Was Grand Canyon Project Rejected Because Researcher Is a Creationist?

All Andrew Snelling wants to do is collect some rocks from Grand Canyon in order to help prove Arizona's landmark was created in a few days by God

“Snelling, who lives in Kentucky, agrees with the official Answers in Genesis position — that Genesis is literally true, right down to the six-day creation and Noah somehow fathering the ancestors of all human beings alive today.”

 

All Andrew Snelling wants to do is collect some rocks from Grand Canyon in order to help prove Arizona’s most-famous landmark was created in a few days by God.

National Park Service officials won’t let him, denying his 2013 research application following scathing criticisms of his beliefs by several scientists.

Now, the Scottsdale-based Alliance Defending Freedom, a Christian legal-help organization, is suing in federal court on behalf of Snelling, claiming his constitutional rights are being violated.

In the federal complaint filed on Tuesday, ADF uses several key e-mails by scientists who put their feelings in writing to demonstrate the bias Snelling says he encountered.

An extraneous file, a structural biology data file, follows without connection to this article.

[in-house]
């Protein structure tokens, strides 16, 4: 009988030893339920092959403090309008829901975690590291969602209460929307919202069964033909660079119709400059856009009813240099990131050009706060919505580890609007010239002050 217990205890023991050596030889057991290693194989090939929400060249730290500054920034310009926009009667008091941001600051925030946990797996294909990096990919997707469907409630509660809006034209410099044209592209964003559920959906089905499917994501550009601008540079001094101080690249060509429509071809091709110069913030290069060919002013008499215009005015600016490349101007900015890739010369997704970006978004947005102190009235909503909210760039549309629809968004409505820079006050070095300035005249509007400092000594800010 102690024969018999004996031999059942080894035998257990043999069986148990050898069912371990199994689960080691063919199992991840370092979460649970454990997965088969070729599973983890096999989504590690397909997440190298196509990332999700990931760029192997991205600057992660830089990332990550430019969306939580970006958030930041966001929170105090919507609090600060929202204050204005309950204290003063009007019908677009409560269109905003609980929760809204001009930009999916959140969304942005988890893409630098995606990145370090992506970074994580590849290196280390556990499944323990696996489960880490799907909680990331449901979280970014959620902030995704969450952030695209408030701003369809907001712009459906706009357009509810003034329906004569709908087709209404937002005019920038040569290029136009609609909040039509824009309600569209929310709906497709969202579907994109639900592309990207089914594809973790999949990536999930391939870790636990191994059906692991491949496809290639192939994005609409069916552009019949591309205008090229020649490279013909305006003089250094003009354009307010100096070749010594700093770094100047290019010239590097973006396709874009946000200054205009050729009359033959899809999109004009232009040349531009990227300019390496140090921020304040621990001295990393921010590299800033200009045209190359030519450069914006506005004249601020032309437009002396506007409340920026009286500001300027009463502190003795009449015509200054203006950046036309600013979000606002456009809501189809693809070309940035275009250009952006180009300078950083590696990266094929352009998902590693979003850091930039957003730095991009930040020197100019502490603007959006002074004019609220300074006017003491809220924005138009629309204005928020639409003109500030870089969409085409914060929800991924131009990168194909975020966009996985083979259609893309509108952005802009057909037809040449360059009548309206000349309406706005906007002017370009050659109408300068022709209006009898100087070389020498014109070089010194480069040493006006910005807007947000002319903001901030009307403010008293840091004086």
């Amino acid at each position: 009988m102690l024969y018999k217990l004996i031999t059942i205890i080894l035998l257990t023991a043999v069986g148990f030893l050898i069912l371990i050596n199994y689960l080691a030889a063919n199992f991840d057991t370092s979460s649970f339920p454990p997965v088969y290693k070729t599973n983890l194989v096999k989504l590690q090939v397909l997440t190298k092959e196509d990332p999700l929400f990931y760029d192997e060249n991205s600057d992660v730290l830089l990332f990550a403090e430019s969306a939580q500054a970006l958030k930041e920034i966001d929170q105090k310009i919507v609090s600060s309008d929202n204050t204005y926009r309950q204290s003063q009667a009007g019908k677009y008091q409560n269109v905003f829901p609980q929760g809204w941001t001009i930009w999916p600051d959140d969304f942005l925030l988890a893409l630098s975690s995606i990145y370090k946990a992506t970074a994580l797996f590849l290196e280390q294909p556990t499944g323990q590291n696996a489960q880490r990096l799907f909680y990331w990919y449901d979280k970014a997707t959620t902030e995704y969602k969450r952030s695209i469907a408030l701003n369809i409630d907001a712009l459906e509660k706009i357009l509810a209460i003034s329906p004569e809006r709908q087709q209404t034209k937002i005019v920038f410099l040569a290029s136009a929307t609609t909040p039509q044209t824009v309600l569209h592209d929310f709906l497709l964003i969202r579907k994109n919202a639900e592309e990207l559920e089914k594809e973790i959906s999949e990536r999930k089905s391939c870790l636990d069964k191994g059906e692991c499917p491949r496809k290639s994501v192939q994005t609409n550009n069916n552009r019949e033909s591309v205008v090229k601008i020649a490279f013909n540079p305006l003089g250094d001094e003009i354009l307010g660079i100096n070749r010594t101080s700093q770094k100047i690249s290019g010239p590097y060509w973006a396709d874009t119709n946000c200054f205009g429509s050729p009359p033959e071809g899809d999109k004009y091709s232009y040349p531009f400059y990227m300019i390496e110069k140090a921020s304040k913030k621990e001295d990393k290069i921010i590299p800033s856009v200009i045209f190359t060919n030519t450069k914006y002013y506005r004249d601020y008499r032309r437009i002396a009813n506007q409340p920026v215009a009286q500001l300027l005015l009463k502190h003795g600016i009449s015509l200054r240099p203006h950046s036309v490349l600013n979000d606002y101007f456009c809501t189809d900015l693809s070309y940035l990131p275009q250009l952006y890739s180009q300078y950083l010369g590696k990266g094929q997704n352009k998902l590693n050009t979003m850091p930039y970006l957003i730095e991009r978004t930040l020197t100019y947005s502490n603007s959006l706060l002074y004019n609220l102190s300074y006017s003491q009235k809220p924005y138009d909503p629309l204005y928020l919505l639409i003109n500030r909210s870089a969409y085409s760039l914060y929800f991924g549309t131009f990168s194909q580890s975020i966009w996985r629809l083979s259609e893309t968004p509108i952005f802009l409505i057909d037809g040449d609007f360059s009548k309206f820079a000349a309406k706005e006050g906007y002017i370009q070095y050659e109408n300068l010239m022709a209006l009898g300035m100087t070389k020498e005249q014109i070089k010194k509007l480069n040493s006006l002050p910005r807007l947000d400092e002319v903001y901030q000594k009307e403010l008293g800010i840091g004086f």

“It is difficult to review such an outlandish proposal,” Ron Blakely of Northern Arizona University told NPS officials in 2014, when he was asked for his opinion about Snelling’s proposal.

Gary McCaleb, ADF senior counsel, told Phoenix New Times that Snelling “has been stonewalled for three years. Something’s fundamentally wrong when a government stops a good scientist from doing good research.”

Whether it’s actually “good” research is debatable, of course. But it’s unclear why government officials care what Snelling concludes about a relatively small collection of Grand Canyon rocks.

Since 2007, Snelling has worked for Answers in Genesis, a Kentucky-based Christian nonprofit run by its founder and CEO, Ken Ham.

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